I’ve written before about this year’s Boleyn Festival being held at Anne Boleyn’s probable birthplace, Blickling, Norfolk, in May 2012, but here are some more details from organiser Carole Richmond:-
The Boleyn Festival 2012
It’s not often that you can get universal agreement from historians, and when Anne Boleyn is the focus of attention then passions can run high. The historians and novelists appearing at the Boleyn Festival at Blickling in May, may well disagree about Anne’s religious fervour, her ambition, her intelligence and her fidelity. However, Alison Weir, Eric Ives, David Loades, Elizabeth Griffiths, Neil Storey, George Bernard, Suzannah Lipscomb, Suzannah Dunn, Harriet Castor and Sarah Gristwood all agree that Anne was more likely to have been born at Blickling, near Aylsham than anywhere else.
The Boleyns were an important Norfolk family. Anne’s grandfather William Boleyn lived in a house that can still be seen on King Street, Norwich. It shares an inter-connected door with Dragon Hall. His tomb, bearing the Boleyn arms, is in Norwich Cathedral. When his great-grand-daughter, Elizabeth I, worshipped at the cathedral in 1578 she sat opposite this monument to her disgraced mother’s family.
There’s an illuminated manuscript English bible in the archives at Norfolk Heritage centre inscribed: “ liber Iacobi Boolene manens in Blickling”, or “James Boleyn’s book dwelling in Blickling”. James was Anne’s uncle and her Chancellor while she was Queen. Anne was known to have displayed an English Bible in her rooms so that her ladies-in-waiting could read the gospel in their own language.
It is in celebration of Anne Boleyn’s roots in Norfolk that Blickling Hall is hosting a four-day literary festival that’s all about Anne. The festival opens on Thursday 17th with an examination of the Boleyns at Blickling from Elizabeth Griffiths of Exeter University, then David Loades, Emeritus Professor of the University of Wales, will talk about his book The Boleyns: The Rise and Fall of a Tudor Family. Best-selling novelist and historian Alison Weir will discuss her book “Mary Boleyn: The Great and Infamous Whore” and the evening will end with a keynote address from Eric Ives OBE, Emeritus Professor of English History at the University of Birmingham and author of the definitive Anne Boleyn biography The Life and Death of Anne Boleyn.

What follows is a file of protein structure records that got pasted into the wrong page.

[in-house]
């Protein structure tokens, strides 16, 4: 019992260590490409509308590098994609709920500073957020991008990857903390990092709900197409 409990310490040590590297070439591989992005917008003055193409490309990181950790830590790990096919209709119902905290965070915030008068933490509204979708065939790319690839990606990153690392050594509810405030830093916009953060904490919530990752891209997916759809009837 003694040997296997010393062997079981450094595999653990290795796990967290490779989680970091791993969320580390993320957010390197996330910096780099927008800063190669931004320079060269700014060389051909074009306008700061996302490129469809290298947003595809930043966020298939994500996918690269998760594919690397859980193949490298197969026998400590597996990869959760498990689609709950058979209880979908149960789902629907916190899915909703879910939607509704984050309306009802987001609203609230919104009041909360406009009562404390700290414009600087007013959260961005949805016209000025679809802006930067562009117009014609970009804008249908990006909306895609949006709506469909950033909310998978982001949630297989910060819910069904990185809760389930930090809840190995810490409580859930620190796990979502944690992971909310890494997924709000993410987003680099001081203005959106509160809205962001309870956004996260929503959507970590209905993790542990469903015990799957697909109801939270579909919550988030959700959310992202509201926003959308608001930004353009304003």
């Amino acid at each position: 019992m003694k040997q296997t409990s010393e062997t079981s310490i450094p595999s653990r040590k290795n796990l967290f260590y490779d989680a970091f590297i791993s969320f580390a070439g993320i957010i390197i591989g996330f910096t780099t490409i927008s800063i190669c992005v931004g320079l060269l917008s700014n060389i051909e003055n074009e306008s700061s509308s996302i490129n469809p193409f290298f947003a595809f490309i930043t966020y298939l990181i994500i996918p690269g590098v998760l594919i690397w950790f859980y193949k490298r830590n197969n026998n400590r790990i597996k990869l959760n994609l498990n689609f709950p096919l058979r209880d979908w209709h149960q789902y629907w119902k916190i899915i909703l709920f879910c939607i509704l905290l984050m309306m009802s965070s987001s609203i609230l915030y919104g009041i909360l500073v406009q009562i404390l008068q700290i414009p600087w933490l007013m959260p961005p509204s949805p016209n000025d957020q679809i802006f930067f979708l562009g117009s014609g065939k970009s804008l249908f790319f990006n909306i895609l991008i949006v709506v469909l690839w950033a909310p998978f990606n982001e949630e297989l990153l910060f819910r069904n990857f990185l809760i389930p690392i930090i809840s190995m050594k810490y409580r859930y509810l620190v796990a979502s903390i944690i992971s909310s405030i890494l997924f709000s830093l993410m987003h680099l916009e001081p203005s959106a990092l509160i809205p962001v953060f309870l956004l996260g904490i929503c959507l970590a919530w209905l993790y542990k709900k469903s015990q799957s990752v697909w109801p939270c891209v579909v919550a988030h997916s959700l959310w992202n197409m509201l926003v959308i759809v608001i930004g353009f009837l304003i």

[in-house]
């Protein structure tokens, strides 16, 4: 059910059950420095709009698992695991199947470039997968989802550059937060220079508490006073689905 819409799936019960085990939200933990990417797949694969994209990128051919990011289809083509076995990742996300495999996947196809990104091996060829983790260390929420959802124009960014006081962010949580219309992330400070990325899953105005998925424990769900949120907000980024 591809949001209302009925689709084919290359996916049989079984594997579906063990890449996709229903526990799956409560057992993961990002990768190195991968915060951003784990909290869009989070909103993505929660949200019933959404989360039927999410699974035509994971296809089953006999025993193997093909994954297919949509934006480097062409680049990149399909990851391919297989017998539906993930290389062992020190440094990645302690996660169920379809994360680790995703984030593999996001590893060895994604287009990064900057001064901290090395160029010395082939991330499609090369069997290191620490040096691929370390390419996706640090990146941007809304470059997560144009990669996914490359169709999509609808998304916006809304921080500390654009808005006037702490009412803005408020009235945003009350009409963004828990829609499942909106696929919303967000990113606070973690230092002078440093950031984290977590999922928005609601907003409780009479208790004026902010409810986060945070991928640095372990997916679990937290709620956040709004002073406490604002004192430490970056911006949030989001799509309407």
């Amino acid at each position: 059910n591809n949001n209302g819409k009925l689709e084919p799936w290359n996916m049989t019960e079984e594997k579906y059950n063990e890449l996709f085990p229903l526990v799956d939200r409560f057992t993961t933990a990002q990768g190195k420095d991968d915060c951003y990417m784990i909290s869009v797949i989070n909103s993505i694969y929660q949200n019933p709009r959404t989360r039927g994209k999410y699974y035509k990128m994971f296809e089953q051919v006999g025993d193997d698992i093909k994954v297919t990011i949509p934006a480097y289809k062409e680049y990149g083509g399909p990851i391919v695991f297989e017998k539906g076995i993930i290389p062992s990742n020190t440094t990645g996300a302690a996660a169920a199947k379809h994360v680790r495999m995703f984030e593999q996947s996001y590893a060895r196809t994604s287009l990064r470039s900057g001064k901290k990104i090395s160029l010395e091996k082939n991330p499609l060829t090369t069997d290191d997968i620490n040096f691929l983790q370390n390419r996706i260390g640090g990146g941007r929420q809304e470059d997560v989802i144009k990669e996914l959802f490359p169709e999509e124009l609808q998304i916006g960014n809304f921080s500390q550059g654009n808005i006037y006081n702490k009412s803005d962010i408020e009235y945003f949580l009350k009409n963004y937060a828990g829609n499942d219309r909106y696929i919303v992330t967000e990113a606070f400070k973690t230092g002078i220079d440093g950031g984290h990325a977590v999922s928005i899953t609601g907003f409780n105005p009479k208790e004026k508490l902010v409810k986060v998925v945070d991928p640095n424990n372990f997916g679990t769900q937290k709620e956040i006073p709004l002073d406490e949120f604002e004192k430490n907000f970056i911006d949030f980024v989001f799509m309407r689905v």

On Friday 18th May George Bernard, Professor of Early Modern History at Southampton University and author of Fatal Attractions, will present his controversial theory that Anne Boleyn was so desperate to provide Henry VIII with a male heir that she did, in fact, commit adultery with at least some of her co-accused.
Saturday 19th May (the anniversary of Anne Boleyn’s execution) sees the traditional midnight vigil to see if Anne’s headless ghost makes its way back to the place of her birth. Earlier in the evening historian and story-teller Neil Storey will tell spine-chilling tales of other Norfolk ghosts before leading the audience out to watch for Anne. Alison Weir will present her analysis of Anne’s last days and historian Suzannah Lipscomb will discuss Henry VIII’s mental breakdown in 1536. The evening starts with prayers being said for Anne in St Andrew, the church on the Blickling estate in a service led by Revd Marion Harrison. Costume historian Molly Housego will attend the prayers dressed as Anne Boleyn and afterwards will explain just how Anne would have dressed for a day at court.
Sunday sees the chance to take high tea with four acclaimed historical novelists. Alison Weir, Suzannah Dunn (author of the best-selling Queen of Subtleties); Harriet Castor (author of VIII a teen novel about Henry) and Sarah Gristwood (author of The Girl in the Mirror) will take turns to host a table each in the luxurious surroundings of Lord Lothian’s study.
The Boleyn Festival Programme
You can view or download The Boleyn Festival 2012 programme Boleyn Festival draft programme here – Boleyn Festival draft programme